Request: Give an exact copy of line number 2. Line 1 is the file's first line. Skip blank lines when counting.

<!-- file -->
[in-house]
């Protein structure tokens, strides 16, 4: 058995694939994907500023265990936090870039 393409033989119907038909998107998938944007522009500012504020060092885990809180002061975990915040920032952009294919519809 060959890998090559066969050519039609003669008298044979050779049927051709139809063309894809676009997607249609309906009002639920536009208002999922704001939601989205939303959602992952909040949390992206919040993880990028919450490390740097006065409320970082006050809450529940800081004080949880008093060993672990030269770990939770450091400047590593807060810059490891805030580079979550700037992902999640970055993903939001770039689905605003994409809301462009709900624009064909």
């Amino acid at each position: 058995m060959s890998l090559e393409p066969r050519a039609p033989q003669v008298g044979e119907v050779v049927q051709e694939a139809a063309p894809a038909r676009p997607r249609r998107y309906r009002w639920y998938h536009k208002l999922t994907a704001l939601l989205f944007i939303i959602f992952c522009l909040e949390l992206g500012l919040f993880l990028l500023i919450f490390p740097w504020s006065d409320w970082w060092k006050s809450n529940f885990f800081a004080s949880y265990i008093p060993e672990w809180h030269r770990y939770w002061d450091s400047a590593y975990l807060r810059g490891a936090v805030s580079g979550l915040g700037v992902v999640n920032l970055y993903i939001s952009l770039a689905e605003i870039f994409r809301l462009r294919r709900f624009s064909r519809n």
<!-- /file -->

């Protein structure tokens, strides 16, 4: 058995694939994907500023265990936090870039 393409033989119907038909998107998938944007522009500012504020060092885990809180002061975990915040920032952009294919519809 060959890998090559066969050519039609003669008298044979050779049927051709139809063309894809676009997607249609309906009002639920536009208002999922704001939601989205939303959602992952909040949390992206919040993880990028919450490390740097006065409320970082006050809450529940800081004080949880008093060993672990030269770990939770450091400047590593807060810059490891805030580079979550700037992902999640970055993903939001770039689905605003994409809301462009709900624009064909």